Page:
Kids ask a lot of questions. Usually, we know the answers. But every now and then, you’ll be given a bit of a curve ball. Did you ever stop to think where the wind comes from or how wet a cloud would feel? Read on for straightforward answers to tricky weather questions.
What Makes The Wind Blow?
Putting aside ‘dad jokes’ about baked beans, it can be difficult to explain where wind comes from. The answer hinges on atmospheric pressure, which is an aspect of the weather we can’t easily see or feel. But here’s one way to look at it.
The air above us has weight. This is easy to understand. When you wave your hand about, you can feel the air. You’re pushing it. The air is a thing.
Wind is similarly caused when air moves. But there’s no god-like hand doing the pushing. Rather, it’s a block of air at high pressure moving to fill an area of lower pressure. Gases always do this. Think of the pressurised steam that shoots out of your kettle into the less pressurised air of your kitchen. It never happens the other way round.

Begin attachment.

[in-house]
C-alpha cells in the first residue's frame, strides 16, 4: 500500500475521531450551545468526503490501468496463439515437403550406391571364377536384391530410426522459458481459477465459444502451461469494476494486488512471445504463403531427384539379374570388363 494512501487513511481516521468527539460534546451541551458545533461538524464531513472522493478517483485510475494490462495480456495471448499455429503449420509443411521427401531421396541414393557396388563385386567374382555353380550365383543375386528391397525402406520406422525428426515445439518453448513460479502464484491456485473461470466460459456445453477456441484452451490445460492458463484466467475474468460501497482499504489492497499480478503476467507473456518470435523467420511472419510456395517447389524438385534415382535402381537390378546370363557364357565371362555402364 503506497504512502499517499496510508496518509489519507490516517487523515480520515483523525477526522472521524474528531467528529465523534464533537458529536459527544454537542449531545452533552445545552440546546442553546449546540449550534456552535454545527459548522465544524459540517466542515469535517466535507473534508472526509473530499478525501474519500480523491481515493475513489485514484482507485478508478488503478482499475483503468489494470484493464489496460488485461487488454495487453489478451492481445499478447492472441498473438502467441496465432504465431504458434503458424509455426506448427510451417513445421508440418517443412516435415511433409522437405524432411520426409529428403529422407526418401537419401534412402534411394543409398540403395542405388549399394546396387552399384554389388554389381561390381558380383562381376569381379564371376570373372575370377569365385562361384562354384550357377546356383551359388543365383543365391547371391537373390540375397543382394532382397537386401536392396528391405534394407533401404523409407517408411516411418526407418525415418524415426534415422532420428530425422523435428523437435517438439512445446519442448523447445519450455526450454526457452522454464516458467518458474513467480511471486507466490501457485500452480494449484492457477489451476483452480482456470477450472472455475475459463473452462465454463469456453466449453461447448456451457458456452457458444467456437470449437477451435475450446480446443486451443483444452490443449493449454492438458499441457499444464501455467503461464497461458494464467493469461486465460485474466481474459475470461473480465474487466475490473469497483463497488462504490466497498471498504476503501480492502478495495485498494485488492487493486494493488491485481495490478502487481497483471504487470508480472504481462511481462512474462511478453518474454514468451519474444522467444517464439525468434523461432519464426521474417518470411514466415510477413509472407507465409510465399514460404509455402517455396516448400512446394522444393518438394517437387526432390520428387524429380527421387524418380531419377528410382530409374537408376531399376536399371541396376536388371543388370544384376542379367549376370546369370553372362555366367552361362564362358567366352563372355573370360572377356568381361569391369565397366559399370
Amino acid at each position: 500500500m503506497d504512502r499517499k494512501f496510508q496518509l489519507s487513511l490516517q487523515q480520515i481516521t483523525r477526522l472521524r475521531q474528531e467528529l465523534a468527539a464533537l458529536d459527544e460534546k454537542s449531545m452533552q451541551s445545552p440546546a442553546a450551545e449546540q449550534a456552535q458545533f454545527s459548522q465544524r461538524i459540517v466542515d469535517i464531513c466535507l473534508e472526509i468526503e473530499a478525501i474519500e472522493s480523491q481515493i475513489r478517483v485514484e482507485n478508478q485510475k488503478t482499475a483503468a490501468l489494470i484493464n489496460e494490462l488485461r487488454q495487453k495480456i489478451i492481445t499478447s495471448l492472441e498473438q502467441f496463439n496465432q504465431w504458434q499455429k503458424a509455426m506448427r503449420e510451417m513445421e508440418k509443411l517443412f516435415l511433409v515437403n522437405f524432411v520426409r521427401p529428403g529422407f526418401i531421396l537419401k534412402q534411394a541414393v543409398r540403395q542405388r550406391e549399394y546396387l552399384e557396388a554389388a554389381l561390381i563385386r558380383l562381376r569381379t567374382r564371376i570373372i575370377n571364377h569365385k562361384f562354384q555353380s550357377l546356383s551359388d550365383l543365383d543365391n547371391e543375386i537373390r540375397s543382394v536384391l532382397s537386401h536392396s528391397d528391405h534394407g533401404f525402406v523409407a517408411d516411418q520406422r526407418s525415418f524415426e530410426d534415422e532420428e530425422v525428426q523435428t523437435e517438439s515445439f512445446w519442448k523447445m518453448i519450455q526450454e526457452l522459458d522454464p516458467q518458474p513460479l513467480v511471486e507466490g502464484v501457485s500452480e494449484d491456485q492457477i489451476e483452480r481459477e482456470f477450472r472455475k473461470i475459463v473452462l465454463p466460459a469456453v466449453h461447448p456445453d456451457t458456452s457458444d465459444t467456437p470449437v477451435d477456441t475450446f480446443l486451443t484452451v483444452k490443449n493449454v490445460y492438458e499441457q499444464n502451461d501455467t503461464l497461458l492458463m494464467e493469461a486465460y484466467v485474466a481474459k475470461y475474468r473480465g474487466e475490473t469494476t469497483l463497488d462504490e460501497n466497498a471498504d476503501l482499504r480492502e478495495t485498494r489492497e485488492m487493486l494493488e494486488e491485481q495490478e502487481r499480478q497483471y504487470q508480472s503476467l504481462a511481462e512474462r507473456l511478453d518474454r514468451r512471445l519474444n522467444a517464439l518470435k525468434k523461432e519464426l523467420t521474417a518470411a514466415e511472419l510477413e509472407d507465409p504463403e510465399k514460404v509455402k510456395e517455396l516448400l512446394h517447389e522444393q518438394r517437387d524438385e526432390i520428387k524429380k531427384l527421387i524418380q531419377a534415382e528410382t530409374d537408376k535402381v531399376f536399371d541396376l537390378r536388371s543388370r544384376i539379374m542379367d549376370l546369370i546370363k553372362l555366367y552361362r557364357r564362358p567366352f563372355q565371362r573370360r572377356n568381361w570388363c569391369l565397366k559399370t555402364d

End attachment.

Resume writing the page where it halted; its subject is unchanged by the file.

Why does the air find itself at different pressures in the first place? This is caused by many factors, but the main one is the Sun. During the daytime, the Sun heats up the ground. This heat is passed on to the air -- you can feel this by placing your hand a centimetre above a patio stone on a hot day. But the effect is uneven. The sun’s rays hit different parts of the Earth at different angles. Fields pass on heat differently to oceans or mountains or concrete. We get a patchwork of different temperatures.
As everyone knows, hot air rises (it’s how a hot-air balloon works). As the warmed air rises, it leaves behind a pocket of low pressure. Surrounding air, which hasn’t been warmed to the same degree, rushes in to equalise the pressure. This we feel as wind.
One of the easiest places to get a feel for all this is at the seaside. We’ve all felt the cooling sea breeze blowing in from the ocean. Land heats up more quickly than sea. This means more hot air rises over the coast than over the waves. This creates the pressure difference. Air from the sea rushes in to fill the lower-pressure zone over the coast. (A reverse effect can happen at night, when the land cools quicker than the sea.)